1. #1
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    AR-15: Gas or Piston driven?

    Tax time has arrived and it's time for me to buy my AR-15. A buddy of mine owns a gun store and can get a dealer direct gun for dirt cheap...and i'm a left handed rifle shooter so I'm ordering a Stag Arms rifle. He was talking to me tonight about the piston driven AR system vs the Gas operated systems. He's not in the LE world so I figured I'd ask the pros on here what there opinions are on these two types of systems. What's best for the street, practicality uses, wear and tear, etc.

    I'm trying to decide between these two weapons.

    Stag Arms 8L Piston Driven AR-15: http://www.stagarms.com/product_info...roducts_id=322

    Stag Arms 2L Gas Driven AR-15: http://www.stagarms.com/product_info...roducts_id=213

    Any knowledge, opinion or owners can help me out on the decision would be great. Appreciate it guys.

  2. #2
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    Technically they are both gas and piston driven, but I get your point.

    Having said that the Gas Direct Impingement system in the M16/AR/M4 platform of rifles has been battle and street proven to be reliable and successful for over 40 years.
    The comments made herein are those solely of author and in no way reflect the opinions of any other person, agency or other entity.

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  3. #3
    Una Stamus

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    You might want to check out some of the range reports on the left-handed Stags. I've been nosing through Lightfighter.net and Pat Rogers, the owner of EAG Tactical, had this to say after a large course last year:


    http://lightfighter.net/eve/forums/a...56/m/180108777
    Guns and Gear:
    The left handed Stag guns continue to be 100% negative. One shooter had a low round count gun that had worn bolt rings and a worn extractor and apparently other issues.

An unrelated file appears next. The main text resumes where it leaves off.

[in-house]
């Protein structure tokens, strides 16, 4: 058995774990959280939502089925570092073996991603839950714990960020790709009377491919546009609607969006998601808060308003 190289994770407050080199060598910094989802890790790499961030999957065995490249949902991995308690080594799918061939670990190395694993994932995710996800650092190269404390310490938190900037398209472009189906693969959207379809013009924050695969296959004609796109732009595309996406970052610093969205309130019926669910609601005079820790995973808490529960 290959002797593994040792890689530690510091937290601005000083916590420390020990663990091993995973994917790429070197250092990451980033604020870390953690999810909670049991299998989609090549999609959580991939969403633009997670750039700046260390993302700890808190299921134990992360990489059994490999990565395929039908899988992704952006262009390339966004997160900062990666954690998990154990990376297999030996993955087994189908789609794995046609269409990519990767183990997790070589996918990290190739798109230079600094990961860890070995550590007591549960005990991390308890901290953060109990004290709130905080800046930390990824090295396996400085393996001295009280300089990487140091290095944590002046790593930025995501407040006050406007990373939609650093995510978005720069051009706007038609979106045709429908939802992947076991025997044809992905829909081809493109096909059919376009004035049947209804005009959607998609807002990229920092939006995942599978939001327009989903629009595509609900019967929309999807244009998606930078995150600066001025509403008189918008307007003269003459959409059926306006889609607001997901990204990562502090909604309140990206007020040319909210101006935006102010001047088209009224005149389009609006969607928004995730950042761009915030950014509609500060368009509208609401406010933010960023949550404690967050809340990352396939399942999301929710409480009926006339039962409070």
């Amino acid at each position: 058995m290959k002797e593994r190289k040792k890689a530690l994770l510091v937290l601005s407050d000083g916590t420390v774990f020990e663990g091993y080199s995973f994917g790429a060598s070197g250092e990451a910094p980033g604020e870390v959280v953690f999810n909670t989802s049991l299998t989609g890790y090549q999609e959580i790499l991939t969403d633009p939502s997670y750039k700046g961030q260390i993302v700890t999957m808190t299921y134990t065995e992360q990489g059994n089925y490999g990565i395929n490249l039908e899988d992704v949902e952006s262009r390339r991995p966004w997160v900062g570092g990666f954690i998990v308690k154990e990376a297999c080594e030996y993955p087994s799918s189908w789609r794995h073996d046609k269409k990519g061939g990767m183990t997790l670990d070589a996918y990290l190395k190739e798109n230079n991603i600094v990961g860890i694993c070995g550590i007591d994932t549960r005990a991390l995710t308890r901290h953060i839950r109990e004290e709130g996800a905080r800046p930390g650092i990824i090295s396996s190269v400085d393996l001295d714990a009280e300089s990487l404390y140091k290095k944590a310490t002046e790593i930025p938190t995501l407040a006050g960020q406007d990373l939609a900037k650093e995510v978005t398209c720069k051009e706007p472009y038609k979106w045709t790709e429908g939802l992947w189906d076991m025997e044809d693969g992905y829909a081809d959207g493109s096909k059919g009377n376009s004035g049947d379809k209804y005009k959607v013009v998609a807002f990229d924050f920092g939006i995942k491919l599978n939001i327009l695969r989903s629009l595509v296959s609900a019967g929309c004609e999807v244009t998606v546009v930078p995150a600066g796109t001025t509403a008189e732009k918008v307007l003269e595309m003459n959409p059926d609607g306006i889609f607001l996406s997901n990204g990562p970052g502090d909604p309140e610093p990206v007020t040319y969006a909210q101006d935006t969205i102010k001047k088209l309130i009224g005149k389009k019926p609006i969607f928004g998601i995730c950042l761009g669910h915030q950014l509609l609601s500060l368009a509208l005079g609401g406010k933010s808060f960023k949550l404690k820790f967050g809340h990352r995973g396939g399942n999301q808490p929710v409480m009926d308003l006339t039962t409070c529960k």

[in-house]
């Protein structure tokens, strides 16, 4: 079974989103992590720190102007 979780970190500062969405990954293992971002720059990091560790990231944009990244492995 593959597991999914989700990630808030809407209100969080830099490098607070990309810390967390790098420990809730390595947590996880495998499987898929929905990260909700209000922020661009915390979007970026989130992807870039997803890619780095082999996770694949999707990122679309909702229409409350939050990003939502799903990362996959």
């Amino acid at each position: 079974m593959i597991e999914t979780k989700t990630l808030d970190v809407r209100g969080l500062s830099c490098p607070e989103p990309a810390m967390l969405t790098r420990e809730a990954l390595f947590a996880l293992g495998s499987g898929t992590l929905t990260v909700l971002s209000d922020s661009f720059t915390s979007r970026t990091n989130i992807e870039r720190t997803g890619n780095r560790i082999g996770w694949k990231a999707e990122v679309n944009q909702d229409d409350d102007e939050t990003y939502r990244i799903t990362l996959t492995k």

He finished the course with an EAG loaner.
    Just something to consider when doing your research.



    Another option to consider:
    http://www.youtube.com/watch?v=BzgLq...eature=related
    Last edited by Reedo; 02-08-2011 at 02:55 AM.
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    Disclaimer: My statements are personal opinions, and in no way reflect those of my agency.

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    I'm a lefty, and both of my AR's are set up almost identically to the one in the video Reedo posted. Norgon amb-catch, ambi-safety, and a Badger ambi-charging handle. Works great for me, and I agree 100% on the ejection port position. I have fired thousands and thousands of rounds through my AR and never been hit by brass.

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    I personally consider GP uppers an answer to a non-issue. As has been said, the DI system has been in use for years, and it works. Sure, ARs jam up under certain conditions, but it's usually sand and grit in the action...nothing to do with the gas tube. Save yourself some money (and extra parts to get ****ed up), get a traditional system, and just run with it.
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    Piston has been around as long as the DI version, it just hasn't seen the field as much. I own several AR's and one is a piston (11.5 inch running with a suppressor). Personally I would go piston for an SBR for sure but if it is a standard 14.5 or 16 inch gun it's a toss up. To me the big advantages of the piston is not needing to lube it (one of the most common cause of AR malfunctions) and that I can clean the inside with a couple of passes with a paper towel.

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    The problem with the gas piston for the AR/M16 is there is no industry std. needed replacement parts would be company specific and the companies that do not get the military contract design will not last long term. With the gas DI guns there are available parts everywhere.

    The DI gas system makes a suppressed M16 type gun a muddy pig that needs cleaning a lot. My rifles will stop around 300 rnds when running that way, switch to a gas piston upper and I have ran 1000 rnds without cleaning.

    Right now the Adams Arm piston is pretty popular.

  8. #8
    Oh no, it's da Po-Po
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    Quote Originally Posted by David Hineline View Post
    The DI gas system makes a suppressed M16 type gun a muddy pig that needs cleaning a lot. My rifles will stop around 300 rnds when running that way
    David, you need to get down this way and run my M4. She is a dirty, dirty girl, but has no problem running for a couple of training days between cleanings. I just shoot some Militec in the BCG and rock on. Of course my face looks like I have been licking the rack on a BBQ, at the end of the day, but that's what eye-pro is for. My M4 is a bit overgassed and it runs like a raped ape. The tradeoff is that I need to bend the cotter pin back into shape after a couple thousand rounds.